The Daily Aztec

Racial privilege not so black and white

by Anna Waletzko, Staff Writer

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“White racism” has recently become a  prominent topic in the United States: from white folks claiming the Obamacare tax on tanning beds is “reverse-racist,” to Arizona State University unveiling a new course entitled, “U.S. Race Theory & the Problem of Whiteness.”

Contrary to popular belief, this class is not an attack on anyone who is white — yet there is a growing misconception that it is.

San Diego State  sociology professor, Jung Choi, explained the functionality of the ASU course from an academic standpoint.

“It’s an attempt to delineate, carefully, the history of how terms like ‘blackness’ or ‘whiteness’ have been constructed, assigned social values and how they operate in our culture and impact how people experience and view the world,” Choi said.

On the contrary, Fox News anchor, Elizabeth Hasselbeck, and ASU campus correspondent, Lauren Clark, originally covered the story by referring to the class as “… quite unfair and pointed and wrong.”

However, a course like this is meant to raise awareness about the privilege that white people are often unaware of. It’s simply pointing out that with racial privilege, you were also given an innate “leg up” within society.

By admitting that one is privileged because of their race, one also admits that our country is not solely based upon how hard one works, but rather that “many doors open for certain people through no virtues of their own.”

Africana studies professor, and former reporter and writer for publications such as the Daily Nation in Nairobi, Francis Nesbitt, said he thought the class was “completely legitimate.”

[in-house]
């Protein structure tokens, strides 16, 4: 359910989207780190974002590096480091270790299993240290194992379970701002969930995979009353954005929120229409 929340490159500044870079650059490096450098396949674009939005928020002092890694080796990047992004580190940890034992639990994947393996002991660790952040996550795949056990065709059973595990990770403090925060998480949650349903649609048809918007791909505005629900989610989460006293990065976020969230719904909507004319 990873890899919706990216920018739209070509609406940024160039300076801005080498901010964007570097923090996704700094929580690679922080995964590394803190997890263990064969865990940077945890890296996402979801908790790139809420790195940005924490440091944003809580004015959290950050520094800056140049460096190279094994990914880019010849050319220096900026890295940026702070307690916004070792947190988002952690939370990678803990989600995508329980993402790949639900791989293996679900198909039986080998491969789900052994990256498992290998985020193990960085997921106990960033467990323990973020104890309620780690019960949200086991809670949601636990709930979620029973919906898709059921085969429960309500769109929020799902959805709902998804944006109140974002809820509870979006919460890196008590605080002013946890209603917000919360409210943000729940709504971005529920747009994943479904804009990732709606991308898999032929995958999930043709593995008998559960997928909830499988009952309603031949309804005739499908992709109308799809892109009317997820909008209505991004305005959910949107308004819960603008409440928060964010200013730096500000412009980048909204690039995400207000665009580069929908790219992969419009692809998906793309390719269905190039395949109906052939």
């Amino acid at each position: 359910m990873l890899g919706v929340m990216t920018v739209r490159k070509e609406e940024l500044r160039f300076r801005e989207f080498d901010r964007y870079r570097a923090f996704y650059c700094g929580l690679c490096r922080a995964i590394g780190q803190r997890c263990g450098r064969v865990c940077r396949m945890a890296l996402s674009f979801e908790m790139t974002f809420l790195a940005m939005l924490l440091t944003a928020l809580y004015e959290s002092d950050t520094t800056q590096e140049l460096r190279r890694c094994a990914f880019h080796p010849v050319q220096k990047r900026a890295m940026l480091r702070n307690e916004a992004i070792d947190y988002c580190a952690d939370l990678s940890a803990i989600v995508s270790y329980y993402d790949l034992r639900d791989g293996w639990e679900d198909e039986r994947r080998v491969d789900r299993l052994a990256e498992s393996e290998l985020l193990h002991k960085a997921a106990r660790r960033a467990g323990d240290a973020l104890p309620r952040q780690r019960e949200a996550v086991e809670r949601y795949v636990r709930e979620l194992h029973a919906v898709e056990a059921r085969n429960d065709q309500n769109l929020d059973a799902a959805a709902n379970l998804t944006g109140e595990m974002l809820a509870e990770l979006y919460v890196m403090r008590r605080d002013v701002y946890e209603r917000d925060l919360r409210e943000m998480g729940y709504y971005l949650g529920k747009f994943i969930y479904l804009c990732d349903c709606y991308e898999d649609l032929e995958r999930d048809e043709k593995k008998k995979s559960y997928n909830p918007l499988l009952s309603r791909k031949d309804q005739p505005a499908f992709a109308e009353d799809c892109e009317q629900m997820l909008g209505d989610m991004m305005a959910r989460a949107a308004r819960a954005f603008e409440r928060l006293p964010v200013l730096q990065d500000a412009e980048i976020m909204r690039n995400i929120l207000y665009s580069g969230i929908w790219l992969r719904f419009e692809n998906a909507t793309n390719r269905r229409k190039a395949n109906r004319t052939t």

“There’s an area that has emerged recently that is called ‘Whiteness studies’ and that’s because most scholars think that ‘Whiteness’ has been invisible, whereas ‘Blackness’ and ‘Latino-ness’ has been very visible in academics,” Nesbitt said. “For years now, ‘Whiteness’ has been seen as the norm, you don’t have to study it. Whereas other groups and other ethnicities are not the norm — in fact they were considered the problem.”

So, I ask: why is it okay to analyze minority races, but analyzing the majority white race in America is viewed as “White racism?”

Personally, I don’t believe in “White racism.” Sure, sometimes  white people might face some racial prejudices, but we have never experienced racism. There is a huge difference between prejudice and racism — racism has a history on its side.

Contributor at Everyday Feminism, Jamie Utt, said every time he heard white folks cry racism he couldn’t help but think, “Reverse racism is not real because racial prejudice directed at white people doesn’t have the weight of institutional oppression behind it.”

A Washington Post article and study by the Urban Institute shows that whites make up 88 percent of law enforcement agencies. 87 percent of Congress is white, while 85 percent of the House of Representatives is white. To top it off an overwhelming 96 percent of the Senate is white.

With numbers like these, it’s clear there is a massive disparity when it comes to race in our government. This disparity is also evident in places like Ferguson, where two thirds of the residents are African-American, but 94 percent of the police officers are white.

There seems to be a common misconception that America is a post-racial society, but this could not be further from the truth.

With the massive racial gap in our government, to the unwillingness to acknowledge the role that privilege plays in our lives — we are not post-racial.

This course could help people understand what has lead to this racial divide, and perhaps develop a new perspective on how race affects their own lives.

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